Guest Post: Imagine Grand Central Station After A Flesh-Eating Virus Outbreak And You Get Guangzhou South Station
Submitted by Tim Staermose of Sovereign Man
Guangzhou South Station: Something Out Of A Zombie Movie
When I left my hotel bound for the new Guangzhou South Station the
other day , I didn’t know much about the station– where it was, how far
from the hotel, etc. After about 25 or 30 minutes in the cab, I still
hadn’t seen any signs for the station and grew concerned that the cabbie
was just taking me for a ride.
As we eventually approached the station, I began to understand why it
was so far out of town. Clearly, the only way they could find enough
contiguous land to build this monstrosity was to go WAY into to the
outskirts of the city.
In the end, it was a 27.82 kilometer (17.39 miles) cab ride from my
downtown hotel, and took 49 minutes to get there. I know this because
Chinese taxis are very efficient and give you a highly detailed receipt.
Guangzhou South Station is absolutely COLOSSAL. By comparison, it is
much bigger than any of the 3 international airport terminals in Manila
where I live… and I’d say it’s over 8 times larger than the Central
Airport Express Station in Hong Kong.
For a start, the Guangzhou South Station is built on THREE levels. I
was dropped off at level 2. When I entered there was an “Information”
booth straight ahead. It was unstaffed. In fact, the entire second
level was completely deserted. Very spooky. It was something out of a
low-budget zombie movie.
I went downstairs to the ticketing area where there were a few signs
of life. Of the forty or so ticket windows, well over half were closed,
and there were only a few dozen people mulling about. To give you an
idea of density, imagine the largest football stadium you can think of
with only a few hundred people inside. Ghost town.
ticket in hand, I went up to the departures area… it defies logic that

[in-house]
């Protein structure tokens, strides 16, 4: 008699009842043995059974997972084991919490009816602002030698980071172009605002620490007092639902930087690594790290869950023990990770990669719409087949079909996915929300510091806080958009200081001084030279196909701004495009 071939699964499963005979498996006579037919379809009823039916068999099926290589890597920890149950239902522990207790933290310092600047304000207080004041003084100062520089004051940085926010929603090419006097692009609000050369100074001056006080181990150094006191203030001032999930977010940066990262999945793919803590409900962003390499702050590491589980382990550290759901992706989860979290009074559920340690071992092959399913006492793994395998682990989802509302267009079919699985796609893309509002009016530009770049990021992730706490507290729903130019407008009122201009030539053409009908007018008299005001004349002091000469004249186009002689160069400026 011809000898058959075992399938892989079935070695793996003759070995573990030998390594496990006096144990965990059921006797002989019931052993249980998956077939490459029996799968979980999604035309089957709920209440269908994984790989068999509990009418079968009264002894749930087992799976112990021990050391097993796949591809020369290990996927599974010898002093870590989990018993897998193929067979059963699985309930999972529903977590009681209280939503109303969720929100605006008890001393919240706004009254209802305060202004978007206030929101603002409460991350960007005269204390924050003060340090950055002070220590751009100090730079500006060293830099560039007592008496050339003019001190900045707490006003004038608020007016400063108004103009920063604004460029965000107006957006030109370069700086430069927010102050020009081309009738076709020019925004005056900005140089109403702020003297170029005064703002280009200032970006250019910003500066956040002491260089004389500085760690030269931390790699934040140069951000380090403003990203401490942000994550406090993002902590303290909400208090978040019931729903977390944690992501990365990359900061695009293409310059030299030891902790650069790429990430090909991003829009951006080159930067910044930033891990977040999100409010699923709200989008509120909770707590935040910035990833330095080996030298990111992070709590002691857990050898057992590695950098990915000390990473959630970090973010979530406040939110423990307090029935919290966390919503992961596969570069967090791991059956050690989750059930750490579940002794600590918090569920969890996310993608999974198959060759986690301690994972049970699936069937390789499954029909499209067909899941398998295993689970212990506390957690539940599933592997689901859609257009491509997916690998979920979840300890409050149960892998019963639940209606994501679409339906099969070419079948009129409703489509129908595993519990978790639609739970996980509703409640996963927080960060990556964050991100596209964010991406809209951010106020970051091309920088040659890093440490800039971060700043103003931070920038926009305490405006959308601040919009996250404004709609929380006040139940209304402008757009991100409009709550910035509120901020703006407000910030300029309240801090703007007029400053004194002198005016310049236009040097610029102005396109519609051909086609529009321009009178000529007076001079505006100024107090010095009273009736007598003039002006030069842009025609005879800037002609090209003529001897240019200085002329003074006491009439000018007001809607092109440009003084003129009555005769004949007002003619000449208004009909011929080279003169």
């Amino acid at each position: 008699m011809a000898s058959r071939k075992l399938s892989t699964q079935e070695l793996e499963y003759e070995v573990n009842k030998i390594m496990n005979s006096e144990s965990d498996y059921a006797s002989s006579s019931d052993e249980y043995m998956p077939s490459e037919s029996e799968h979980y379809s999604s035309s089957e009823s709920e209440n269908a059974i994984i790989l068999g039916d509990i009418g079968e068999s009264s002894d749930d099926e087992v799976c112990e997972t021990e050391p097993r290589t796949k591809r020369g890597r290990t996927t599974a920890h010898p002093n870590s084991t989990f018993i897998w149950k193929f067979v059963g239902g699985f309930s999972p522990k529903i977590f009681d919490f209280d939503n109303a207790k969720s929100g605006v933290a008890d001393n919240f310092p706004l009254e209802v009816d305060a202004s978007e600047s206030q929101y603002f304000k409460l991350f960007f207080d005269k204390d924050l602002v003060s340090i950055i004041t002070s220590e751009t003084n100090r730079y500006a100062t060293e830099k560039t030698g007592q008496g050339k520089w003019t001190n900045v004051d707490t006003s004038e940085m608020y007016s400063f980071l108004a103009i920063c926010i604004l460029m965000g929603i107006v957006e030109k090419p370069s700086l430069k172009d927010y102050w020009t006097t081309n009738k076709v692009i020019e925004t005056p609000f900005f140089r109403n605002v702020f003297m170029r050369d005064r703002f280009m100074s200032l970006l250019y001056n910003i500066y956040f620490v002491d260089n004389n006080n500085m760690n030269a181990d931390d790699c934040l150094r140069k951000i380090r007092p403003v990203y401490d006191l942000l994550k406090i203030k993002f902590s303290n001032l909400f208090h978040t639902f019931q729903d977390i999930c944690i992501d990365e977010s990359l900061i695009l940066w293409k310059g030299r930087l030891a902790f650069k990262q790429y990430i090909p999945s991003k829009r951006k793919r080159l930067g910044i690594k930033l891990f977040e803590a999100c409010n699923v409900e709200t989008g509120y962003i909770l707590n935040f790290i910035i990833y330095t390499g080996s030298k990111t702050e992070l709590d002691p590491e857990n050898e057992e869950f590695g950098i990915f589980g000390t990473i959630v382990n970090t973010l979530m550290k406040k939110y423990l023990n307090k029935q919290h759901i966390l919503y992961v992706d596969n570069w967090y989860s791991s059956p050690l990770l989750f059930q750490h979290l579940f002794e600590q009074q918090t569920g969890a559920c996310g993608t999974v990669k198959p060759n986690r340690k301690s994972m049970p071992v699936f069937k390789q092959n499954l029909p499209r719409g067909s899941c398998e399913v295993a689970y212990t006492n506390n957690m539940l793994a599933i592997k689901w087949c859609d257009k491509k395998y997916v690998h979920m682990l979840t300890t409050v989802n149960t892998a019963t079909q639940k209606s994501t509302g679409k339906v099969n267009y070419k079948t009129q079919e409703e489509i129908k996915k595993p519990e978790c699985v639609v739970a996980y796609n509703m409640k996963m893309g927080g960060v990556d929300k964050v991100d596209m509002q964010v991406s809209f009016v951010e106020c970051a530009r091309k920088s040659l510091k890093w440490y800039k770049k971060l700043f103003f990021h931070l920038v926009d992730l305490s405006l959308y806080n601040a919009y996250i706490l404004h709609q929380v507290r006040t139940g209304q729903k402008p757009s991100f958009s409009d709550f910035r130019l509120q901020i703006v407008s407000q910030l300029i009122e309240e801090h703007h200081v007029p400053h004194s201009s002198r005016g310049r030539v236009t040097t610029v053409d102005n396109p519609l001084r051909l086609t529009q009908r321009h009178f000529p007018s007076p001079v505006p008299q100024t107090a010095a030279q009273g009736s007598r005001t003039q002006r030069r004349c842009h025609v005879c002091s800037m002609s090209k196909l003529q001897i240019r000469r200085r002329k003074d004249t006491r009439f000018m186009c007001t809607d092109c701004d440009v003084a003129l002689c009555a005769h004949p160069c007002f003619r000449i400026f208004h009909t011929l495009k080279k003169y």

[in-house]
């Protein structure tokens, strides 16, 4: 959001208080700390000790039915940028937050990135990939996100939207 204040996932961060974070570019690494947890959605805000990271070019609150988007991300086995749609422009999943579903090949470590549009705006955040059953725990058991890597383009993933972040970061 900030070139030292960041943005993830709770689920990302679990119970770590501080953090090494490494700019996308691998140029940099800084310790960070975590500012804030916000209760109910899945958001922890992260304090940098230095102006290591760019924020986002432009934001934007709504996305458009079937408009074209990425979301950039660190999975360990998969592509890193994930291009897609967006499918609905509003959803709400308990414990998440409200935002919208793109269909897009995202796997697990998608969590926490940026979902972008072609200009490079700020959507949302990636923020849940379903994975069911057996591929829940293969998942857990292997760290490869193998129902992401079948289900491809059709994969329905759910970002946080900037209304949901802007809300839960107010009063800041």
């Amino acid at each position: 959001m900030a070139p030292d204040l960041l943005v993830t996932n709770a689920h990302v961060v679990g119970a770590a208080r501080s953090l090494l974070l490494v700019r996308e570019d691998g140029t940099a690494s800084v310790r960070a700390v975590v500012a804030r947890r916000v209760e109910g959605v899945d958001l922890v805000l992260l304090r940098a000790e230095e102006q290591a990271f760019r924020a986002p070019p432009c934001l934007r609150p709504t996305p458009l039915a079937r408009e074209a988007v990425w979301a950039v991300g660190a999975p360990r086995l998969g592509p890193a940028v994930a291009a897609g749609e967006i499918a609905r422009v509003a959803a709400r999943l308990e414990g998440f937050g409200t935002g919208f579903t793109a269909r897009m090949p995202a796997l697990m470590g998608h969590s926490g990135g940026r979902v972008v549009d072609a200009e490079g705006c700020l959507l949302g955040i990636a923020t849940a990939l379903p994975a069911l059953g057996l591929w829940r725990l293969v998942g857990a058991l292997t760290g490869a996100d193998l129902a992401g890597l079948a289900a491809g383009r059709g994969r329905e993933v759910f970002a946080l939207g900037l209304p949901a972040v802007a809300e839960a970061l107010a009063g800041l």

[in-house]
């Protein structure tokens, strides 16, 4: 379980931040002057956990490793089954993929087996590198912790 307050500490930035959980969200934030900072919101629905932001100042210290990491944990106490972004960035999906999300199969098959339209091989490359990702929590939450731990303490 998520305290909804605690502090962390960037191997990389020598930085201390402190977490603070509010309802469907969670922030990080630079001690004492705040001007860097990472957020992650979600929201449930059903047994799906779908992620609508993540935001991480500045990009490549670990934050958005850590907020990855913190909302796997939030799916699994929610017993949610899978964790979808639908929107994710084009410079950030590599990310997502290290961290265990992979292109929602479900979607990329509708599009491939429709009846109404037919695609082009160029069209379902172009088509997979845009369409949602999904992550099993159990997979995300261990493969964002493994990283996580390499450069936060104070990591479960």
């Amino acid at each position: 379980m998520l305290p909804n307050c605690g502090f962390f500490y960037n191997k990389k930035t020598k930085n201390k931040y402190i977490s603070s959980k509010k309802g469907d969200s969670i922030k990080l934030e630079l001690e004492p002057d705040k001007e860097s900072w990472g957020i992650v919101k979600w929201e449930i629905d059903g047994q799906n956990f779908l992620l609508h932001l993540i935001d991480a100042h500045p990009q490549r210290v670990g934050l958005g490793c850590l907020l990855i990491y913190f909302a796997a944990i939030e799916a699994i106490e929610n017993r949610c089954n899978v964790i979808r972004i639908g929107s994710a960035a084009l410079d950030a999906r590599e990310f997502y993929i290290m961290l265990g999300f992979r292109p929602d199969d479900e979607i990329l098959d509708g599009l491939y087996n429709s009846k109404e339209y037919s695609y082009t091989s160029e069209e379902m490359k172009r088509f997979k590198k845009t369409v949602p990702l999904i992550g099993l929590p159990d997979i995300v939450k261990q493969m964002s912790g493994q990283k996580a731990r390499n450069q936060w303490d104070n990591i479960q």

you have to go upstairs to departures even though the trains are at the
ground level, but my guess is that the Party really wanted to build a
third level just to heighten the grandeur of the train station.
Now, you’d think that if they spent so much money building a station
this large, they would be expecting hundreds of trains steaming in and
out at all hours of the day. Not by long shot. There was only one train
at the platforms. Mine.
It was the same zombie movie theme– areas the size of multiple
football fields with hardly any passengers standing around. And yet,
throughout the entire station over all three levels was expensive, high
quality marble tiles and artistic finishings, all polished to a mirrored
Guangzhou South Station is truly a monument to excess, exemplifying China’s ruinous “build it and they will come” attitude.
When I arrived to Wuhan about 4-hours later (going 300 km per hour on
the high speed bullet train), it was the same theme: acres of empty
space, hardly a soul in sight, yet all very modern and marbled with
dozens of elevators and abandoned information booths. When my train
pulled in, it was the only one at the platforms.
Frankly, the whole episode reminded me of Bangkok and Hong Kong
airports during the SARS epidemic back in 2003. I observed this
firsthand– passenger traffic cratered because most people were scared
silly of catching the deadly virus, and major airports were practically
Similarly, it’s what you would expect Grand Central Station to look like after a flesh-eating virus outbreak.
It’s interesting to note that China’s National Audit Office (NAO)
recently published a report which says the country’s outstanding local
government debt is now equivalent to $1.7 TRILLION. That’s a huge figure
— about 27% of China’s GDP in 2010.
Because the NAO’s figure was based only on a sampling of 6,500 local
government-backed financial vehicles (out of more than 10,000 such
vehicles nationwide), the actual magnitude of local government
indebtedness is likely to be much greater. China’s own Central Bank
estimates the number to be 30% higher than the NAO figure.
All of this certainly begs the question– how many more empty
buildings and unused train stations can they possibly build? More
importantly, what happens to China’s economy when all this fixed asset
spending starts to subside? I’ll explore these questions more in the
coming days… but in the meantime, I’d like to hear what you think about
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